Iterative Process

Here’s my latest comic:

A note: I forgot to post on Sunday again. I’m just a few hours late this time. Nothing huge is going on, but it’s tough for me to remember stuff when my routine has upended, and the pandemic has definitely done that.

So there’s a thing maybe only tech people would know about: the iterative process. Traditionally, software companies worked in a given way. If you were building a house, it would be like this:

  1. You spend months building the house.
  2. You bring in the building inspector and architect to check that you did it right.
  3. You fix what they say was wrong over a couple more months.
  4. You try to sell your new house.

But now they work like this:

  1. You build a kitchen.
  2. You bring in everybody to make sure the kitchen works okay.
  3. You fix anything that’s wrong with the kitchen.
  4. You build the laundry room adjacent to the kitchen.

So it has some advantages. You know if you’re really screwing the pooch before the entire house is done. Maybe you need a kitchen before you have the badroom (you’re catering or something).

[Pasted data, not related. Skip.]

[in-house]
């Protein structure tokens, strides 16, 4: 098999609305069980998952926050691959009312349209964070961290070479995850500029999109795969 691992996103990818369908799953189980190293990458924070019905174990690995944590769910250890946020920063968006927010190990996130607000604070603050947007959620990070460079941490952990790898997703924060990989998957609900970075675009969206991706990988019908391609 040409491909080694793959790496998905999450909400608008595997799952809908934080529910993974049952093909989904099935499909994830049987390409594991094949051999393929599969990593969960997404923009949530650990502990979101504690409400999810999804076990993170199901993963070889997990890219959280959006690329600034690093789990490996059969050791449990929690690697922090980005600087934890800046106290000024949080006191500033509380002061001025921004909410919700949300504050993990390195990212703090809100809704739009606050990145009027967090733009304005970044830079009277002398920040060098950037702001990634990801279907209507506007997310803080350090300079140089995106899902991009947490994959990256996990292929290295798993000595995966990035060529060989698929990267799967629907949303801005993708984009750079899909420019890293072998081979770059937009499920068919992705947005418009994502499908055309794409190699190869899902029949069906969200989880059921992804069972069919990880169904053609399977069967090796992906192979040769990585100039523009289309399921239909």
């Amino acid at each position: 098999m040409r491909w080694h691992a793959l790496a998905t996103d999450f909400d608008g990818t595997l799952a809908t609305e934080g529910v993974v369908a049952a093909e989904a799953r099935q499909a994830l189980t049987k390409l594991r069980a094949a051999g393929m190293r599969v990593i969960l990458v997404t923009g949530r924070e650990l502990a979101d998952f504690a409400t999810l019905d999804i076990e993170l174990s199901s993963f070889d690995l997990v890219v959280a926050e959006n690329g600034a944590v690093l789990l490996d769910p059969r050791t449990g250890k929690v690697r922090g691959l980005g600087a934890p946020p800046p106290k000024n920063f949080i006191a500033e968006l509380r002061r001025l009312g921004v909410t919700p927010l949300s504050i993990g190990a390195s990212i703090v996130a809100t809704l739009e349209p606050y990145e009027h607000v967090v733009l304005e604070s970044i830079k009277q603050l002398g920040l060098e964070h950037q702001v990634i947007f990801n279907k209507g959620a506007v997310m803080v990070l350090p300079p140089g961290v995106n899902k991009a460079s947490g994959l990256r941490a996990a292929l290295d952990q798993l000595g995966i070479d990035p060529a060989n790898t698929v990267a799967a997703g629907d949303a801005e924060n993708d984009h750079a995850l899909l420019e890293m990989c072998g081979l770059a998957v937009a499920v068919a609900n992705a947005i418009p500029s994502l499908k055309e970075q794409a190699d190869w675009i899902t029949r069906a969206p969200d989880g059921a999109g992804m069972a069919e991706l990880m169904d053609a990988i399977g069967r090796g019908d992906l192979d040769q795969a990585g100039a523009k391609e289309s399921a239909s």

The “iterative process” makes a good punchline because software companies frequently use it to mask their basic dysfunction. I worked at one place where we hired contractors to educate us on the iterative process. They didn’t get requirements (the first step in software development) over to us for nearly a year, defending the lack as “an iterative process”. At my next job after that, the same thing happened, only with managers.

So I gambled that, to software developers, they’d hear “iterative process” applied to eyes being torn out and see a second parallel.

Also, a couple of these drawings turned out both satisfying for me and pretty fast, so it was a good entry.